- NHS Improvement chief says trusts should not “tolerate a return to the bad days, if that ever existed, even if it was perceived to exist – they shouldn’t tolerate it”
- Mackey: “I would encourage people, if they’re on the end of something that doesn’t feel right, to challenge it”
Trust leaders “shouldn’t tolerate” bullying or disrespectful behaviour from regulators, the NHS Improvement chief executive has said.
Jim Mackey and the organisation’s chair, Ed Smith, have taken action aimed at ensuring organisations and their leaders are not mistreated. Mr Mackey said in December: “At no time is it acceptable for anyone to be bullying, intimidating or aggressive… no one will be shouted at, no one will be intimidated or bullied or made to do anything they can’t do.”
Mr Mackey is leaving the organisation in the autumn, to return to his substantive post as Northumbria Healthcare Foundation Trust chief executive, and Mr Smith is expected to retire in the summer.
Asked about how the regulator can maintain this priority on culture, Mr Mackey said he believed it would continue as “the sector wanted it and people [at NHS Improvement] wanted to do that”.
He said: “The people who follow Ed and I will be recruited with a similar sort of brief and hopefully similar values, and frankly I hope the sector wouldn’t tolerate a return to the bad days, if that ever existed, even if it was perceived to exist – they shouldn’t tolerate it.”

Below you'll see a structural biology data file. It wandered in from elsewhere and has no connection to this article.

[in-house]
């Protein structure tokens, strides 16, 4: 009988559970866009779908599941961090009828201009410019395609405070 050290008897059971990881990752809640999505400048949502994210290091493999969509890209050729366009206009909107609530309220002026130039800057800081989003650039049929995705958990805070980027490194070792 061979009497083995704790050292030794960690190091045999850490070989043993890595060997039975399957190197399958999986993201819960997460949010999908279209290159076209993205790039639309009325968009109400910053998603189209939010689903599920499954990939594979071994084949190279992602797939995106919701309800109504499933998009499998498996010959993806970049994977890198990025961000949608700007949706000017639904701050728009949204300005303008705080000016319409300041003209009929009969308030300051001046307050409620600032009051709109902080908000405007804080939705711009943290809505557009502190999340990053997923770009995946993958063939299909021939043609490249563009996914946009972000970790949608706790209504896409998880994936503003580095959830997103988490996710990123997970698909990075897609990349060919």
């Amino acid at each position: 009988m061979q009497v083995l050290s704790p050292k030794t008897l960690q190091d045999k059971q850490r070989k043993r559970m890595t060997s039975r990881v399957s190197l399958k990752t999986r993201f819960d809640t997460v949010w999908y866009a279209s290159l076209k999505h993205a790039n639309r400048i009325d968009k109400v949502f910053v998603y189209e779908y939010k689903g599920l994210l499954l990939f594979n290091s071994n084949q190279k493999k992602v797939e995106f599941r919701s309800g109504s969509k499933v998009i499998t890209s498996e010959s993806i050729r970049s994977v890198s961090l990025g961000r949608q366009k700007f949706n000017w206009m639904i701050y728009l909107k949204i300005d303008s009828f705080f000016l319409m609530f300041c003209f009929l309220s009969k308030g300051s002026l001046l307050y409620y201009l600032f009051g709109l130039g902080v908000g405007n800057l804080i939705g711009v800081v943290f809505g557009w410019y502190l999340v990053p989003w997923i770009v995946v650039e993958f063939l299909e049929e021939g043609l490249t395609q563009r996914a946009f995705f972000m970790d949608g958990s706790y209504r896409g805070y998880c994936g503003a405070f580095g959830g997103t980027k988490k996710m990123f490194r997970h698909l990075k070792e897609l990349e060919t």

Mr Mackey suggested that often problems involved an intervention, which was fair, but “the tone” used by regulators “wasn’t right”. He said communicating things in the right way was “really important to the way Ed works and the way I want to work”.
He added: “If I’m back out in the [provider] sector and someone tries to do that to me in the wrong way, I’m not going to accept it…
“I would never have accepted it but it’s not easy at times for everybody to say, ‘I’m sorry, I don’t think you’ve been as respectful as you should have been.’
“We need everybody to hold that standard so I would encourage people, if they’re on the end of something that doesn’t feel right, to challenge it.
“If you don’t feel able to challenge it, talk to somebody who can challenge it for you, but don’t just accept it. Because these things can just run away with you very quickly.”
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NHS should not tolerate 'return to bad days' of bullying